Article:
Second, God established Israel to perform a unique, temporary role in the history of redemption. The function of the Israelite kings was not to establish a pattern for post-canonical, secular rulers. Their primary function was to point to Christ. Thus, we cannot read the history of the kings of Israel and Judah and then draw a straight line between them and post-canonical kings, whether Caesar or Charlemagne or the President of the United States. That is an abuse of Scripture, i.e., putting Scripture to a use for which it was never intended. Yes, it is certainly true that Christians, including Reformed Christians, have a long history of reading Scripture this way. It was a mistake. People read Scripture in a given context and that context, with all the assumption it entails, is a powerful influence on the way God’s people read Scripture at a given time. For about 1500 years the church read Scripture in the context of or under the influence of the Constantinian assumption, that the civil ruler, as God’s minister, is ordained by God to establish a church or to punish heretics. Exegetically and theologically those assumptions were in error. There is not a shred of evidence in the NT or in the way the NT teaches us to read the Old Covenant that intends to cause us to think that God intends for civil rulers, after the expiration and abrogation of the Israelite economy, to establish the church, enforce orthodoxy, or punish heretics. When the Psalms speak of the king (e.g., Ps 2), according to the NT (Acts 2) we’re to understand that king is Jesus and he is ruling now. Peter preached that “This Jesus whom you crucified, God has made him both Lord and Christ.” He isn’t becoming Lord. He doesn’t become Lord when we recognize him as such. He is Lord, now. He is ruling now. He was ruling when Herod, Pilate, and Nero plotted against believers. Peter interprets David’s life as a pointer to Christ’s life and present reign. He does not move from David to Jesus to Caesar. He stops with Jesus. Paul doesn’t move from the Israelite kings to Caesar in Romans 13. He grounds Caesar’s role in nature, not in redemption. It is the failure to distinguish these two spheres of God’s sovereign operation that contributes to this confusion.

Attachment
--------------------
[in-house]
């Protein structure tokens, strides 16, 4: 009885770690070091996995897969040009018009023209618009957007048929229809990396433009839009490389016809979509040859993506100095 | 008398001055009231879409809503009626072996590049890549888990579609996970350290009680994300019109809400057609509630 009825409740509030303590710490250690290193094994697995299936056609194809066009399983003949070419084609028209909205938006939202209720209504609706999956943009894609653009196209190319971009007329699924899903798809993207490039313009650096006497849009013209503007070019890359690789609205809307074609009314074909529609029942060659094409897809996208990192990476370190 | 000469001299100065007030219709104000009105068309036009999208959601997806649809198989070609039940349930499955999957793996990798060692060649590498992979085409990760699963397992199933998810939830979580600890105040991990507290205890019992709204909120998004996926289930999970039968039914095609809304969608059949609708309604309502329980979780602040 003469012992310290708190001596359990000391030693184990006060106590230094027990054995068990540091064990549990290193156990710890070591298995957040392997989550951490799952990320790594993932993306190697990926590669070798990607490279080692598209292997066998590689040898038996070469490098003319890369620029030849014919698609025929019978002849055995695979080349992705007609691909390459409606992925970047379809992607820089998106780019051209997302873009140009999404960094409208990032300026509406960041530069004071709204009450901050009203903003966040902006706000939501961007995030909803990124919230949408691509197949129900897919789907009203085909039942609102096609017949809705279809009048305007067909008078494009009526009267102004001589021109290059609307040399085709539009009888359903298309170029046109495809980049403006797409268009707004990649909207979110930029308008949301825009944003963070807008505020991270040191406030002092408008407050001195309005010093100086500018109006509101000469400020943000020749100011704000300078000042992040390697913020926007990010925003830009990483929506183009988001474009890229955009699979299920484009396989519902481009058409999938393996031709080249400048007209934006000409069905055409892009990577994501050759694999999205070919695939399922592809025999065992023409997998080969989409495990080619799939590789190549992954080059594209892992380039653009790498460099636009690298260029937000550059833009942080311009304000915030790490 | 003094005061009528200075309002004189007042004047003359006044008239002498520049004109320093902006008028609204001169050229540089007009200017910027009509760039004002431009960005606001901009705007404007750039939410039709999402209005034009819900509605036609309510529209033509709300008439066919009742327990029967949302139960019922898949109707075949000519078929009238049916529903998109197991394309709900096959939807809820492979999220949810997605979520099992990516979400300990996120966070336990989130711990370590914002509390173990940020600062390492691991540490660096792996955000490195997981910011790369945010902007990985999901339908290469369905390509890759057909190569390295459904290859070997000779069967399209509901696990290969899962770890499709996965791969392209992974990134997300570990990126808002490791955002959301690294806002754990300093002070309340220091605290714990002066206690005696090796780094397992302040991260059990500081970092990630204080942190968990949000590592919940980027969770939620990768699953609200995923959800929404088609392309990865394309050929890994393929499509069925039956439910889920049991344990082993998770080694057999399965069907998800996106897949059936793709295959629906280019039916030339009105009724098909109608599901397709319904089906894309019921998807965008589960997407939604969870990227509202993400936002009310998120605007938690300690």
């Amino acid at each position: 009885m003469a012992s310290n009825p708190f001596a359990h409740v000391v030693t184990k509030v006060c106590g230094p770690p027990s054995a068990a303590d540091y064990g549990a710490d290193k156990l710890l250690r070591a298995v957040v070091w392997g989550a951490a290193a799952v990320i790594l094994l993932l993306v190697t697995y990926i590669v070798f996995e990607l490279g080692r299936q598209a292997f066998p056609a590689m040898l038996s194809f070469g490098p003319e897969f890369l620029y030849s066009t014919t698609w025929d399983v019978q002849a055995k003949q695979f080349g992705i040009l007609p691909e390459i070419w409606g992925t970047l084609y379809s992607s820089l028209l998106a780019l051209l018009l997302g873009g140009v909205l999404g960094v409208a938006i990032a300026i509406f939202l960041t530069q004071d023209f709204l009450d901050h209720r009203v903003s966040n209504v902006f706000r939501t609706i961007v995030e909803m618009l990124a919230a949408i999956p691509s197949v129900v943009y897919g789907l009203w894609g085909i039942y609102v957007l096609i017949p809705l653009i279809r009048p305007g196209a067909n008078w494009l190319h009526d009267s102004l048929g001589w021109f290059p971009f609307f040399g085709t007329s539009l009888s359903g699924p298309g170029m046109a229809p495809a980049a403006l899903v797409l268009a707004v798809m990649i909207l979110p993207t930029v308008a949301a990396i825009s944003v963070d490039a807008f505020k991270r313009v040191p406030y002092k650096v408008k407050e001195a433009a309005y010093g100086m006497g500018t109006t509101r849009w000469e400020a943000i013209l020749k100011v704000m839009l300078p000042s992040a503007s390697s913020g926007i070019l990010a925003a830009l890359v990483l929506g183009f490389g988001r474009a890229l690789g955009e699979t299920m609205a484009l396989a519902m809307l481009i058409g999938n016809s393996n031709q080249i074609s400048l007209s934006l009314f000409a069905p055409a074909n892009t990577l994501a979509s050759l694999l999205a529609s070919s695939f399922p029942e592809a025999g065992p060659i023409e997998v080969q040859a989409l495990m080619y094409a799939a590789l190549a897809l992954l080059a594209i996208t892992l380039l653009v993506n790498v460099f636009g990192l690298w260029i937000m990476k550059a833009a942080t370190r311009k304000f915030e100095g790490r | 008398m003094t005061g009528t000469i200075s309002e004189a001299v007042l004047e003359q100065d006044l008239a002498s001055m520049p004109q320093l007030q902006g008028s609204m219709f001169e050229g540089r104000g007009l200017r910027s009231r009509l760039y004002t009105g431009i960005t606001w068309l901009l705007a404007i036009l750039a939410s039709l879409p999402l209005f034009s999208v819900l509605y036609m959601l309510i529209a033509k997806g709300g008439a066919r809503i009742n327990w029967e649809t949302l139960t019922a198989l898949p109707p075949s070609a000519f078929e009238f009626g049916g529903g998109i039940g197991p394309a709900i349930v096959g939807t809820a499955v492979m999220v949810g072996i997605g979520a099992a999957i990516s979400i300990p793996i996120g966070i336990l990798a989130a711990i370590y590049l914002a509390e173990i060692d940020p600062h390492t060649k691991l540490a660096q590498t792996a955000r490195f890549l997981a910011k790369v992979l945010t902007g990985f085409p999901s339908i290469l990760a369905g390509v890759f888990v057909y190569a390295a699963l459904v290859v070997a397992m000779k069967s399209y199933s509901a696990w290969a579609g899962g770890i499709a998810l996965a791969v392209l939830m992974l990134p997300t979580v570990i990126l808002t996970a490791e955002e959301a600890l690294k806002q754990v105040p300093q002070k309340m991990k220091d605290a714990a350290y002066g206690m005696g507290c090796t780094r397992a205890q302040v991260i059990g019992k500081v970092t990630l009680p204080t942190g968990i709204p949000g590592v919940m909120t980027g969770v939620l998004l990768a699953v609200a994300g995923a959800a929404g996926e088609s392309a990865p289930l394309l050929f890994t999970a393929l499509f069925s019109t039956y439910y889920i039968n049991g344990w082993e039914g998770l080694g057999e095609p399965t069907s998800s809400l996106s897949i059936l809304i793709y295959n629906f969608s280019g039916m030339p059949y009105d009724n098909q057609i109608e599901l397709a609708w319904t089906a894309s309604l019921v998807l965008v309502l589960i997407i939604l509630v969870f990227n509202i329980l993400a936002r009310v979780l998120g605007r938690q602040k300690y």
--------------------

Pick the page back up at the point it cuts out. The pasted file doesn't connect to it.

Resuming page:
Finally, there is a temptation among those who distinguish between the spheres in which God administers his sovereign rule, perhaps in reaction to the second error, to restrict unduly the ways in which God’s Word is applied to every sphere of life. To be sure, there are proper and improper applications of God’s Word. Sometimes one gets the impression that some think that because God is sovereign, and because I think God’s Word applies to a certain situation this way, anyone who disagrees with my application of Scripture is denying God’s sovereignty. Obviously that is a non sequitur. God is sovereign but your application of Scripture is not. There is a difference. There are limits on the sort so of things to which ministers should speak. Ministers are not ordinarily physicians or physicists. We are not called, in our office as ministers, to give medical advice or to speak authoritatively on the latest developments in physics. The law and the gospel were true under the pre-modern physics, under Newtonian physics, and under post-Newtonian physics. However many scientific revolutions have happened since the Councils of Nicea and Constantinople (I), the Nicene-Constantinoplitan Creed has not changed. Medicine has changed dramatically but the law and the gospel have not.